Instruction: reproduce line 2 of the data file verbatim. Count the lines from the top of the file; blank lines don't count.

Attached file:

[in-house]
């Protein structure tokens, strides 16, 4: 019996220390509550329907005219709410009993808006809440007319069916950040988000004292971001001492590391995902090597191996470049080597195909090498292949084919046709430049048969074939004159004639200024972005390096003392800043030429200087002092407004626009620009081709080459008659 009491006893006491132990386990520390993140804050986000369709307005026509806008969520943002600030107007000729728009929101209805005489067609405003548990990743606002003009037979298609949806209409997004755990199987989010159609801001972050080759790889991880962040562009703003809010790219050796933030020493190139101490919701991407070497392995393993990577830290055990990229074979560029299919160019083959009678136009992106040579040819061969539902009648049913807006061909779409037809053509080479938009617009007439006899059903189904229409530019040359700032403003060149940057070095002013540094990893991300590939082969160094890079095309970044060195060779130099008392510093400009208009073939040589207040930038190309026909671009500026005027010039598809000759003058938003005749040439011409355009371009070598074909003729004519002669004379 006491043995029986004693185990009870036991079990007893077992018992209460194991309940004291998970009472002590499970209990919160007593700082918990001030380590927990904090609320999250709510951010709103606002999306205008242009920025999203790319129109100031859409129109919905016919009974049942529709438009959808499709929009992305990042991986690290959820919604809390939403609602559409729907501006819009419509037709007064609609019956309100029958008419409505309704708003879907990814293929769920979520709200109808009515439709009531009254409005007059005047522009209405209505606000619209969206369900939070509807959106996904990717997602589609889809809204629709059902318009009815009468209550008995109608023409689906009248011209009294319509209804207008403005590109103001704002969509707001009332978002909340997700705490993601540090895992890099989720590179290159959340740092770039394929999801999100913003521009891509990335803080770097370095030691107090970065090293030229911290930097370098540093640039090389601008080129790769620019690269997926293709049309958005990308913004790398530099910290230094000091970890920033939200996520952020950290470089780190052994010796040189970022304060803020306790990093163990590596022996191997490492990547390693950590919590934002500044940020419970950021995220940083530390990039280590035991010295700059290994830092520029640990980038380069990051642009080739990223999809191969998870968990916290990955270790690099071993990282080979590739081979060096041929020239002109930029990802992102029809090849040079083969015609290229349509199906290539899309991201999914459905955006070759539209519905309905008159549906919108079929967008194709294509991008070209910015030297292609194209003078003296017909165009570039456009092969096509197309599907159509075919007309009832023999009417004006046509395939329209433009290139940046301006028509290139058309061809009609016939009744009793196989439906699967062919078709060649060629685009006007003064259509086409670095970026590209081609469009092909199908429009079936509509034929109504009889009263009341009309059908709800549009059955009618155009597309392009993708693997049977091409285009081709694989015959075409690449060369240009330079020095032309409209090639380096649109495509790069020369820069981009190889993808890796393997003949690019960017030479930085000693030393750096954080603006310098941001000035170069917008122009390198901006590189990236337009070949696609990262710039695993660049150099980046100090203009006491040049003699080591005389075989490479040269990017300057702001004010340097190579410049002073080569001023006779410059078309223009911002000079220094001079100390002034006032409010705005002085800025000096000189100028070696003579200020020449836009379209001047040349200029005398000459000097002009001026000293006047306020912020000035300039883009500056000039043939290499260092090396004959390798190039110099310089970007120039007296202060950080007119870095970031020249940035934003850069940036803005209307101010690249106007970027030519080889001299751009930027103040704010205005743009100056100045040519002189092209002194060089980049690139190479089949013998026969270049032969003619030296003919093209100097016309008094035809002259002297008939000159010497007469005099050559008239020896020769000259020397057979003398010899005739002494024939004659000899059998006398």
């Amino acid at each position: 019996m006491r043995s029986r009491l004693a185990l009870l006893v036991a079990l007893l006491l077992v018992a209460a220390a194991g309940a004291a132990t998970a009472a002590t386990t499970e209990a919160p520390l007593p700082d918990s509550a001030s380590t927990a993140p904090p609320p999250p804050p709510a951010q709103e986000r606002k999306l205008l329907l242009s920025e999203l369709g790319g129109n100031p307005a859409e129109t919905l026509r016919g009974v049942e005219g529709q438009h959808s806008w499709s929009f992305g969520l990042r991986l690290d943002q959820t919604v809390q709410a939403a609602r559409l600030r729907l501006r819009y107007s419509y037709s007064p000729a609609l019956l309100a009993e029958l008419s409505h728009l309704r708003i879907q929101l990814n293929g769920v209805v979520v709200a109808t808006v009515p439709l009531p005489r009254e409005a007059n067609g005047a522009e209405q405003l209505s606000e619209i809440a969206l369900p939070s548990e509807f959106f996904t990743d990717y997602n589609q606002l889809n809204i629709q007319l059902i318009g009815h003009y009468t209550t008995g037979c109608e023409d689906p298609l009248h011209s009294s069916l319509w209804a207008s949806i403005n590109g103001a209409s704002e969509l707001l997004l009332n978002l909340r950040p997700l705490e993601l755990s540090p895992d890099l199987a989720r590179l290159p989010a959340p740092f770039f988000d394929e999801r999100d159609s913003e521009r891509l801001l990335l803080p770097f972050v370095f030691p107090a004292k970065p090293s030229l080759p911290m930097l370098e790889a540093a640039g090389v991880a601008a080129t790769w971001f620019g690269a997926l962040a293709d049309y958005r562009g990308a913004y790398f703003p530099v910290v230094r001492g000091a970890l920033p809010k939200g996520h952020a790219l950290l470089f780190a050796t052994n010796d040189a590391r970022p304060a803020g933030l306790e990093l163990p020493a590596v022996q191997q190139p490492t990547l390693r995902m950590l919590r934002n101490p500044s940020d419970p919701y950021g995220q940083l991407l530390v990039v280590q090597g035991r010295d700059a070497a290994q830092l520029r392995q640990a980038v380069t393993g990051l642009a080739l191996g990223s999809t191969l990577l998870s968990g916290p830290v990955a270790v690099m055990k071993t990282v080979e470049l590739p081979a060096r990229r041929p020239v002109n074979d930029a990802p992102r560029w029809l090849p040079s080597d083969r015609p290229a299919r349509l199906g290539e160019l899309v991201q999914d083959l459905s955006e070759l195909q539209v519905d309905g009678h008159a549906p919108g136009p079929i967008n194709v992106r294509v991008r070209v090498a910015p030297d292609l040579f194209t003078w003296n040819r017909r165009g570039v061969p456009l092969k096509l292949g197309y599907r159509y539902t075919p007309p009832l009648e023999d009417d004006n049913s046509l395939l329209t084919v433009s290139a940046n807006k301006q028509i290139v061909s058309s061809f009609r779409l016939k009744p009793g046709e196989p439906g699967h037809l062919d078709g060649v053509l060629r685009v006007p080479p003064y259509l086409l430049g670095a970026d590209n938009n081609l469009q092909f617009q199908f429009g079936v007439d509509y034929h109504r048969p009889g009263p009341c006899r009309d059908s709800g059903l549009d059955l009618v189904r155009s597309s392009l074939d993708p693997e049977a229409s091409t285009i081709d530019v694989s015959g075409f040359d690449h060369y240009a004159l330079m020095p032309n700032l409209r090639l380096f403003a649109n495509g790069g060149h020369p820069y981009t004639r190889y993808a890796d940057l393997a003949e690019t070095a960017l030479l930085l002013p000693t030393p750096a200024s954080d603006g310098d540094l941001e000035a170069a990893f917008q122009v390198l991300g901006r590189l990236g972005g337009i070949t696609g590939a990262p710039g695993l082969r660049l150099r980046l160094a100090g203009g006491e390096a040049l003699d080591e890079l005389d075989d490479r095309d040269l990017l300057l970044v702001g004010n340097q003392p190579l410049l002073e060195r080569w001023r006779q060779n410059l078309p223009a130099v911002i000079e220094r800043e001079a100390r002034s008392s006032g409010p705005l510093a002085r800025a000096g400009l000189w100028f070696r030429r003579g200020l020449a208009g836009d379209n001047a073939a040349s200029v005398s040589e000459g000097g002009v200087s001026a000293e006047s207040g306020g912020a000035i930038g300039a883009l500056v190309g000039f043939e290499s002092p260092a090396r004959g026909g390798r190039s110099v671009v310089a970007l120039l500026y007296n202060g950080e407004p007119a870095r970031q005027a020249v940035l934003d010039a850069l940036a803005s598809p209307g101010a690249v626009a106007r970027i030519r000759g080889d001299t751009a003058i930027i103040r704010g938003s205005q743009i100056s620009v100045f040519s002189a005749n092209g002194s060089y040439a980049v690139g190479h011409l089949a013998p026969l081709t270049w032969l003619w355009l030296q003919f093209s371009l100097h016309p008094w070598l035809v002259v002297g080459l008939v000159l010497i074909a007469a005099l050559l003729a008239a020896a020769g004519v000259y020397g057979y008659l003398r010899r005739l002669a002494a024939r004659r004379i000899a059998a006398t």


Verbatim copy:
């Protein structure tokens, strides 16, 4: 019996220390509550329907005219709410009993808006809440007319069916950040988000004292971001001492590391995902090597191996470049080597195909090498292949084919046709430049048969074939004159004639200024972005390096003392800043030429200087002092407004626009620009081709080459008659 009491006893006491132990386990520390993140804050986000369709307005026509806008969520943002600030107007000729728009929101209805005489067609405003548990990743606002003009037979298609949806209409997004755990199987989010159609801001972050080759790889991880962040562009703003809010790219050796933030020493190139101490919701991407070497392995393993990577830290055990990229074979560029299919160019083959009678136009992106040579040819061969539902009648049913807006061909779409037809053509080479938009617009007439006899059903189904229409530019040359700032403003060149940057070095002013540094990893991300590939082969160094890079095309970044060195060779130099008392510093400009208009073939040589207040930038190309026909671009500026005027010039598809000759003058938003005749040439011409355009371009070598074909003729004519002669004379 006491043995029986004693185990009870036991079990007893077992018992209460194991309940004291998970009472002590499970209990919160007593700082918990001030380590927990904090609320999250709510951010709103606002999306205008242009920025999203790319129109100031859409129109919905016919009974049942529709438009959808499709929009992305990042991986690290959820919604809390939403609602559409729907501006819009419509037709007064609609019956309100029958008419409505309704708003879907990814293929769920979520709200109808009515439709009531009254409005007059005047522009209405209505606000619209969206369900939070509807959106996904990717997602589609889809809204629709059902318009009815009468209550008995109608023409689906009248011209009294319509209804207008403005590109103001704002969509707001009332978002909340997700705490993601540090895992890099989720590179290159959340740092770039394929999801999100913003521009891509990335803080770097370095030691107090970065090293030229911290930097370098540093640039090389601008080129790769620019690269997926293709049309958005990308913004790398530099910290230094000091970890920033939200996520952020950290470089780190052994010796040189970022304060803020306790990093163990590596022996191997490492990547390693950590919590934002500044940020419970950021995220940083530390990039280590035991010295700059290994830092520029640990980038380069990051642009080739990223999809191969998870968990916290990955270790690099071993990282080979590739081979060096041929020239002109930029990802992102029809090849040079083969015609290229349509199906290539899309991201999914459905955006070759539209519905309905008159549906919108079929967008194709294509991008070209910015030297292609194209003078003296017909165009570039456009092969096509197309599907159509075919007309009832023999009417004006046509395939329209433009290139940046301006028509290139058309061809009609016939009744009793196989439906699967062919078709060649060629685009006007003064259509086409670095970026590209081609469009092909199908429009079936509509034929109504009889009263009341009309059908709800549009059955009618155009597309392009993708693997049977091409285009081709694989015959075409690449060369240009330079020095032309409209090639380096649109495509790069020369820069981009190889993808890796393997003949690019960017030479930085000693030393750096954080603006310098941001000035170069917008122009390198901006590189990236337009070949696609990262710039695993660049150099980046100090203009006491040049003699080591005389075989490479040269990017300057702001004010340097190579410049002073080569001023006779410059078309223009911002000079220094001079100390002034006032409010705005002085800025000096000189100028070696003579200020020449836009379209001047040349200029005398000459000097002009001026000293006047306020912020000035300039883009500056000039043939290499260092090396004959390798190039110099310089970007120039007296202060950080007119870095970031020249940035934003850069940036803005209307101010690249106007970027030519080889001299751009930027103040704010205005743009100056100045040519002189092209002194060089980049690139190479089949013998026969270049032969003619030296003919093209100097016309008094035809002259002297008939000159010497007469005099050559008239020896020769000259020397057979003398010899005739002494024939004659000899059998006398």